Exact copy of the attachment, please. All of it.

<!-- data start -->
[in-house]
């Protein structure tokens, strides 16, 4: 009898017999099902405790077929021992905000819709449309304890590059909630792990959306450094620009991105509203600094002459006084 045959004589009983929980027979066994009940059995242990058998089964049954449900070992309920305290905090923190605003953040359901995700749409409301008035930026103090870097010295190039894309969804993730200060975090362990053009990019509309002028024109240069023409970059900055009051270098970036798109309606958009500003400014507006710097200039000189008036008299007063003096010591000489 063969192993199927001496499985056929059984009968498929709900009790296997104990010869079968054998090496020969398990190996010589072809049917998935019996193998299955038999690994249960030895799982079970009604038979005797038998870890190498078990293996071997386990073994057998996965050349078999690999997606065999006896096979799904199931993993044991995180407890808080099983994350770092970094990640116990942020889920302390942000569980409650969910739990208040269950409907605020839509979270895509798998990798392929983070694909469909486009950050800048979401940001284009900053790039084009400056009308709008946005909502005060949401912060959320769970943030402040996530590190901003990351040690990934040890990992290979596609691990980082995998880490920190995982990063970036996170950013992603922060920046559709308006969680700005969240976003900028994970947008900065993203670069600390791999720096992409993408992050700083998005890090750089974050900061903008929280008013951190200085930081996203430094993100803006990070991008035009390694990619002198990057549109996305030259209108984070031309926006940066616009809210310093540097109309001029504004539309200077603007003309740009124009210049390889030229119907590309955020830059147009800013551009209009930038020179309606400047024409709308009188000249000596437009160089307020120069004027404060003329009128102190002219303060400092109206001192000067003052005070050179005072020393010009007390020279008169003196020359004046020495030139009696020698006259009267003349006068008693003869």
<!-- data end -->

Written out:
[in-house]
């Protein structure tokens, strides 16, 4: 009898017999099902405790077929021992905000819709449309304890590059909630792990959306450094620009991105509203600094002459006084 045959004589009983929980027979066994009940059995242990058998089964049954449900070992309920305290905090923190605003953040359901995700749409409301008035930026103090870097010295190039894309969804993730200060975090362990053009990019509309002028024109240069023409970059900055009051270098970036798109309606958009500003400014507006710097200039000189008036008299007063003096010591000489 063969192993199927001496499985056929059984009968498929709900009790296997104990010869079968054998090496020969398990190996010589072809049917998935019996193998299955038999690994249960030895799982079970009604038979005797038998870890190498078990293996071997386990073994057998996965050349078999690999997606065999006896096979799904199931993993044991995180407890808080099983994350770092970094990640116990942020889920302390942000569980409650969910739990208040269950409907605020839509979270895509798998990798392929983070694909469909486009950050800048979401940001284009900053790039084009400056009308709008946005909502005060949401912060959320769970943030402040996530590190901003990351040690990934040890990992290979596609691990980082995998880490920190995982990063970036996170950013992603922060920046559709308006969680700005969240976003900028994970947008900065993203670069600390791999720096992409993408992050700083998005890090750089974050900061903008929280008013951190200085930081996203430094993100803006990070991008035009390694990619002198990057549109996305030259209108984070031309926006940066616009809210310093540097109309001029504004539309200077603007003309740009124009210049390889030229119907590309955020830059147009800013551009209009930038020179309606400047024409709308009188000249000596437009160089307020120069004027404060003329009128102190002219303060400092109206001192000067003052005070050179005072020393010009007390020279008169003196020359004046020495030139009696020698006259009267003349006068008693003869």